British prime minister is eager to make amends for linking Pakistan to terrorism.
Cameron and Zardari speak of 'unbreakable' unity
LONDON // The leaders of Pakistan and Britain did their best yesterday to put the simmering row over terrorist links behind them. The British prime minister, David Cameron, caused outrage in Pakistan 10 days ago when he accused the nation of "exporting terrorism". To make matters worse, he made the remarks in India. Pakistani opposition leaders demanded that the president, Asif Ali Zardari, call off his visit to Britain this week in protest. But he went ahead and, after meeting Mr Cameron at the prime minister's country retreat yesterday, emerged to tell the world that the friendship between Pakistan and the UK would "never break".
For his part, Mr Cameron described the links between the two countries as "unbreakable", though neither leader directly referred to the terror row prior to the meeting, Mr Zardari had pledged to challenge Mr Cameron on his comments. Afterwards, all Mr Zardari would say was: "Storms will come and storms will go, and Pakistan and Britain will stand together and face all the difficulties with dignity and we will make sure that the world is a better place for our coming generations.
"This is a friendship that will never break, no matter what happens. A Downing Street spokesman said later that the hour-long meeting had been "very warm and constructive", with "excellent dynamics" between the two men. Asked if the pair had discussed Mr Cameron's remarks in India, the official would only say that there had been a "detailed and very constructive, fruitful discussion on counter-terrorism issues".
Standing alongside Mr Zardari at a post-meeting press conference, Mr Cameron - who has insisted his remarks last week were directed at extremists in Pakistan and not the government or any government officials - said that the two nations would work together to "deepen and enhance" their strategic relationship, including the fight against terrorism. "The president and I have been talking about what we see as an unbreakable relationship between Britain and Pakistan based on our mutual interests," said Mr Cameron.
"Above all what we've been talking about is our strategic partnership and how we can deepen and enhance that partnership to make sure we deal with all the issues where we want to see progress - whether that is in trade, whether it is in education and also in the absolutely vital area of combating terrorism, where we want to work together to combat terrorism. "Whether it is keeping troops safe in Afghanistan or keeping people safe on the streets of Britain, that is a real priority for my government and somewhere, with Pakistan, we are going to work together in this enhanced strategic partnership."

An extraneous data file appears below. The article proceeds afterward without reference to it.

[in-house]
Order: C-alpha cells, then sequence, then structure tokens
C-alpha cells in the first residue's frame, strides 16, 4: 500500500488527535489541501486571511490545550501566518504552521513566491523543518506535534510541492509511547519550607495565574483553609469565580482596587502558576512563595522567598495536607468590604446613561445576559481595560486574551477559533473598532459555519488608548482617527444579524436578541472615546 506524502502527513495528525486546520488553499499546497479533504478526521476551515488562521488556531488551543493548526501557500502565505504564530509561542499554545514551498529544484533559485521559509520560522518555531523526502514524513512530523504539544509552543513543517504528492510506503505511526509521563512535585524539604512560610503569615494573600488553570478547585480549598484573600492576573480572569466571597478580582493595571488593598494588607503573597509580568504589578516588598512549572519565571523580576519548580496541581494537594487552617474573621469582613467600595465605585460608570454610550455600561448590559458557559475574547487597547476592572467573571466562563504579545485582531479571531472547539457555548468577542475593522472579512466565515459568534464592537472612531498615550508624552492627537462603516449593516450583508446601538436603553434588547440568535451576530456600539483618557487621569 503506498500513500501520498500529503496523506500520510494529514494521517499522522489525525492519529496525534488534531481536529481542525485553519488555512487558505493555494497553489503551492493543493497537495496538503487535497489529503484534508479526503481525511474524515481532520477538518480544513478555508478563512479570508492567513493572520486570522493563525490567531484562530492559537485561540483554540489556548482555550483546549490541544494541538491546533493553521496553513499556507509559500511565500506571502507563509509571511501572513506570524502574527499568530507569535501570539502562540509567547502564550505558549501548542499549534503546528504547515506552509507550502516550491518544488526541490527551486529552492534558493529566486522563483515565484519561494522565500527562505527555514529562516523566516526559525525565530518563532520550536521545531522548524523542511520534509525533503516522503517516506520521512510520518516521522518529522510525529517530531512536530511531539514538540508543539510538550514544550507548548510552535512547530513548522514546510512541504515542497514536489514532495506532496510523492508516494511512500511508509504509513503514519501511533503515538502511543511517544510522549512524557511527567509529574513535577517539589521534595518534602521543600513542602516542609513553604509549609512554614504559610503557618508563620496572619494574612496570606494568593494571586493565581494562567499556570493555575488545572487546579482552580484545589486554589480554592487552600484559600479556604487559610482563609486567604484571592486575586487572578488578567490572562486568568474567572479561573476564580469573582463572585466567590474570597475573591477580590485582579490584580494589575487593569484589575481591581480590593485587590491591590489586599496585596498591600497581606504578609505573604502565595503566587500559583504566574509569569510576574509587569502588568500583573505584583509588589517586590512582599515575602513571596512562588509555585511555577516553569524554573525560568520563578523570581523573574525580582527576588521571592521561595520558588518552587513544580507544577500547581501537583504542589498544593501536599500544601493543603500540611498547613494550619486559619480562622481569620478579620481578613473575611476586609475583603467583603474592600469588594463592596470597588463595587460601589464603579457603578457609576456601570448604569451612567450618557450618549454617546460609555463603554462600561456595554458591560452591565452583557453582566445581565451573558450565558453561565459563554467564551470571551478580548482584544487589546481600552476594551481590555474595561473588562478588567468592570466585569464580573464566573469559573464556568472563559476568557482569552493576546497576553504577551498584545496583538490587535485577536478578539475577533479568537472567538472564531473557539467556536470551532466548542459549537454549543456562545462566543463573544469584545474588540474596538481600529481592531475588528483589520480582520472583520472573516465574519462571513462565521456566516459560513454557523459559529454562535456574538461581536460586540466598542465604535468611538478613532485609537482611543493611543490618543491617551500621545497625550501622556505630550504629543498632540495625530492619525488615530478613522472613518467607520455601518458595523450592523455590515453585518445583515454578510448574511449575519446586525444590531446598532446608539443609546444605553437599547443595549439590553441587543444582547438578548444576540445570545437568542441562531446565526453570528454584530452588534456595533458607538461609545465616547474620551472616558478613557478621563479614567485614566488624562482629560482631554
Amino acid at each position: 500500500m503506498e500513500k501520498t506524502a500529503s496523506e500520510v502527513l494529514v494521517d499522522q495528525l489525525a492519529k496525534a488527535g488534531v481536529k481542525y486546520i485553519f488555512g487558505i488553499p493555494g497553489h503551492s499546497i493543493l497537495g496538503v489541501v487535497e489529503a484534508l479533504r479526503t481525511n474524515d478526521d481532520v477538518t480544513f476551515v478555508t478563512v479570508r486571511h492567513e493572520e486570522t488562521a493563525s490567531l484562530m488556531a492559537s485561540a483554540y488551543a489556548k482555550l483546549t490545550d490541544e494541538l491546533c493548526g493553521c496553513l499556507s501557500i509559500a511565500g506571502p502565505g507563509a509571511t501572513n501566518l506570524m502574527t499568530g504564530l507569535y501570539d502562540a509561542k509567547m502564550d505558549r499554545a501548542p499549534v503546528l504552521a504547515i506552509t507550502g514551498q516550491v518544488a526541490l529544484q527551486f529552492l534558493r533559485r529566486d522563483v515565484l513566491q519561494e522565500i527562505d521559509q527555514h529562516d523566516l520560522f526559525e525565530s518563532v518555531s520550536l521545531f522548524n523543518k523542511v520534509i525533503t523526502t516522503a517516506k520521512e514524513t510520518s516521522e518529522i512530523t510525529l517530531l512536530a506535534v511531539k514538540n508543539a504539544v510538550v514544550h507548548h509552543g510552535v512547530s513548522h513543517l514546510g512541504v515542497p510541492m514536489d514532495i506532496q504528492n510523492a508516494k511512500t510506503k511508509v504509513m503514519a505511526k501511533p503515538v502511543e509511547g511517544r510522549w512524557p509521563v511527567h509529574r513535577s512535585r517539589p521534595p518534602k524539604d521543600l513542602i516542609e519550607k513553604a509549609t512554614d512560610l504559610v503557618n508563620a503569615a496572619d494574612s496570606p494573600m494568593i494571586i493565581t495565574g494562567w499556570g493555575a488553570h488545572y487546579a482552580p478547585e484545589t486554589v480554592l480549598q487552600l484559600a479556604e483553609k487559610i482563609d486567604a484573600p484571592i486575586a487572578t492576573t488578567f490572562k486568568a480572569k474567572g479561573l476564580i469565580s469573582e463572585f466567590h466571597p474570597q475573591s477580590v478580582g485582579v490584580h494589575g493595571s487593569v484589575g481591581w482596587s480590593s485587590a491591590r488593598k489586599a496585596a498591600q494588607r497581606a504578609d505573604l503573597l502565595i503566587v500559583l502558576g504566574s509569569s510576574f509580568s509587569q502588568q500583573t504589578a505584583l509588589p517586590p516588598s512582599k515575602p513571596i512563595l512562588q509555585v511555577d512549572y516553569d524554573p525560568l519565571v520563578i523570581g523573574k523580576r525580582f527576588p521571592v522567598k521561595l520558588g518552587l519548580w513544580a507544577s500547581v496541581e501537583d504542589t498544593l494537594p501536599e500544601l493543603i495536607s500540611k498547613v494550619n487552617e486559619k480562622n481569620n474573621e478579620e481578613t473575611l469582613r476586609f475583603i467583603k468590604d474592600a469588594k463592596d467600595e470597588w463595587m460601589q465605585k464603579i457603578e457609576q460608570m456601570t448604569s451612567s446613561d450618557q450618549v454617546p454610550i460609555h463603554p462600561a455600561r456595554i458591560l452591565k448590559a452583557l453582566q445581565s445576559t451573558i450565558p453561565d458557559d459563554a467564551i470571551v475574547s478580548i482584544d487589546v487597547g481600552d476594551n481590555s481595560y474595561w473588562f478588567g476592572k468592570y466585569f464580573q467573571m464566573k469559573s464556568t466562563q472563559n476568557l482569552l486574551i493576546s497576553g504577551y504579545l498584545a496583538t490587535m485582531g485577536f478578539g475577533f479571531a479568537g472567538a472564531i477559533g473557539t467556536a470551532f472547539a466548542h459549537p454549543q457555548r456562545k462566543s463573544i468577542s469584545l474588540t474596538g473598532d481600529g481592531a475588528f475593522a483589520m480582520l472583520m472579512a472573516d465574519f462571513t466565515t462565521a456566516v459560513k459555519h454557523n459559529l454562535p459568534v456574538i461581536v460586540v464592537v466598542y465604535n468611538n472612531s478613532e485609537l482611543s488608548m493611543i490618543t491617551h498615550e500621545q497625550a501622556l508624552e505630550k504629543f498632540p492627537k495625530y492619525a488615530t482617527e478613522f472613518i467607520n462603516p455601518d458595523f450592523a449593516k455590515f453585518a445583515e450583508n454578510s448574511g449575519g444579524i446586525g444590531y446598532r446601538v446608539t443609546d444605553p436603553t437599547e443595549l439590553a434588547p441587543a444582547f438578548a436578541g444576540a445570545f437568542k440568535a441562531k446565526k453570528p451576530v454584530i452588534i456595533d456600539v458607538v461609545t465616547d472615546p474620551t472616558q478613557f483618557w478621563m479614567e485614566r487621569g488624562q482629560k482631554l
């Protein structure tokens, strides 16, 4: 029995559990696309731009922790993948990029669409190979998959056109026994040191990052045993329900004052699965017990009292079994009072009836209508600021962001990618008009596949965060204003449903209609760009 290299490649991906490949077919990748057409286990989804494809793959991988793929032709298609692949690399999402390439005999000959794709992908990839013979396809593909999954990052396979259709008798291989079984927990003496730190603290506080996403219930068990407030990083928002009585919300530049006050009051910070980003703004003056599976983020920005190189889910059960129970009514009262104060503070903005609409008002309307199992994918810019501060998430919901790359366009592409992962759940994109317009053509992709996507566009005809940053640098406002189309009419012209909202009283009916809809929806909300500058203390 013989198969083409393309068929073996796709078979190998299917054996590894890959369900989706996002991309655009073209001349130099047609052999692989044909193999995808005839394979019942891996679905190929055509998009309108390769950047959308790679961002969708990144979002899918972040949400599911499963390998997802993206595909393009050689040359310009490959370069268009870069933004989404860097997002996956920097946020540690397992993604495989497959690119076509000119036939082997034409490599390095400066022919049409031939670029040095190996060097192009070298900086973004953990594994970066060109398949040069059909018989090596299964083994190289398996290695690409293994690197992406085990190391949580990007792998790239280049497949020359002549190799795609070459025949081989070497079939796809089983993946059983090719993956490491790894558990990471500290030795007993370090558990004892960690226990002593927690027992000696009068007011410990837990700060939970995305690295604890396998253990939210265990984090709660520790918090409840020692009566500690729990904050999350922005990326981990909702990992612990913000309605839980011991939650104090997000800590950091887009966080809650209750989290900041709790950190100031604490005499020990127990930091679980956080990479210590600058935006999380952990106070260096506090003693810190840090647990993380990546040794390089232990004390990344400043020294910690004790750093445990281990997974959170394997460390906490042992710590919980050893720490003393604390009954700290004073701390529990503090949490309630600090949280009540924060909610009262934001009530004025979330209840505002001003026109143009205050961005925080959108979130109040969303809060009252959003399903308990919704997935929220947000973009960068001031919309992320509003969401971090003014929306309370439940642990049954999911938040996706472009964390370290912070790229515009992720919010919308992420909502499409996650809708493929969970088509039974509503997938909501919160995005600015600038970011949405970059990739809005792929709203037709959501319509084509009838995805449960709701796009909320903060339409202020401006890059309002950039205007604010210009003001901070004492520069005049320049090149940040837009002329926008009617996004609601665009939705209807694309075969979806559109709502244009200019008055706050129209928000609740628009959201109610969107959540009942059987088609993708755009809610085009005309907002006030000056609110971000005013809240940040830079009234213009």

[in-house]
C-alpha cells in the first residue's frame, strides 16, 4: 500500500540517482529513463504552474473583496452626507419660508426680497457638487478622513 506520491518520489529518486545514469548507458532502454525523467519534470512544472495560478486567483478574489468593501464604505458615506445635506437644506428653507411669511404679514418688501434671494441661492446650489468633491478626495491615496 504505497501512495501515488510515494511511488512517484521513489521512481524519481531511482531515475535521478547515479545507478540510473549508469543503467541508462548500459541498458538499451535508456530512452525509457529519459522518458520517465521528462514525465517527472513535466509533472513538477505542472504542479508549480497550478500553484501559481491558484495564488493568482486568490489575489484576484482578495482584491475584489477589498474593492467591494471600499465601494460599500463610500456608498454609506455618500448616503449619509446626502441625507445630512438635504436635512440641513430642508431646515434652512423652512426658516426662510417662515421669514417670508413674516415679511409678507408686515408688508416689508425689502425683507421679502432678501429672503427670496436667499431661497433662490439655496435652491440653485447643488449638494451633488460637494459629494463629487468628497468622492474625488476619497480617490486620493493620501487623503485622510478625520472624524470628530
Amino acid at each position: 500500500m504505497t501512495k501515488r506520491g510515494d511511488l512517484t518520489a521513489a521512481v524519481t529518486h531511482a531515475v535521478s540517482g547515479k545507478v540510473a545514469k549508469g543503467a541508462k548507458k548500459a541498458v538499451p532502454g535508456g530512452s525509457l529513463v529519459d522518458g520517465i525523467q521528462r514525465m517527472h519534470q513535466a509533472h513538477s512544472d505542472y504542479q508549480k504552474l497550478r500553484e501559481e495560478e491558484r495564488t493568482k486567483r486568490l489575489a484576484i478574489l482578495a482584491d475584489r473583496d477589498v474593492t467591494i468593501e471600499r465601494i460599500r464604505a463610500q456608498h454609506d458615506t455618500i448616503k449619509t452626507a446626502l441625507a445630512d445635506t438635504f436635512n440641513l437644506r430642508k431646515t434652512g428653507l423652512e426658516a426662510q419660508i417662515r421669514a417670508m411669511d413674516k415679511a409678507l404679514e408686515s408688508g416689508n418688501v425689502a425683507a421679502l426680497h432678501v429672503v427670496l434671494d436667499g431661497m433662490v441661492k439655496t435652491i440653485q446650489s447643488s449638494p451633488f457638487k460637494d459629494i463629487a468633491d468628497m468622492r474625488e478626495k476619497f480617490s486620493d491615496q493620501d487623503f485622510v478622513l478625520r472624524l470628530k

In a statement issued later, Mr Cameron went out of his way to recognise the "sacrifices" that Pakistan had made in the fight against terrorism. The two men later planted a tree in honour of Mr Zardari's assassinated wife, the former Pakistani leader Benazir Bhutto. It was also revealed that Theresa May, the UK's home secretary, will travel to Pakistan this autumn and that Mr Cameron will make an "early visit" to the country.
The joint statement said: "Both leaders discussed the role being played by the (Pakistan) democratic government in fighting against terrorism. "The prime minister recognised the sacrifices made by Pakistan's military, civil law enforcement agencies and people in fighting violent extremism and militancy and appreciated the efforts of the democratic government. "Both leaders appreciated the close co-operation that already exists between respective police forces and other security agencies. the two leaders agreed that such co-operation needs to and will intensify."
With the official part of his visit now over, Mr Zardari - who has faced mounting criticism at home for travelling to Europe as the worst floods in almost a century ravaged much of the country - is staying on to address a meeting of European supporters of his Pakistani People's Party in Birmingham today. The event had been widely reported as being the launching pad for the political career of Mr Zardari's son, Bilawal Bhutto Zardari, who has just completed his studies at Oxford University.
However, he issued a statement yesterday saying: "This is not true. In fact, I will not even be attending the event and instead I will be opening a donation point at the Pakistani High Commission in London for victims of the terrible floods which have ravaged Northern Pakistan." He added that he was planning to continue his education "both academic and political" and was "looking into the possibility of studying law".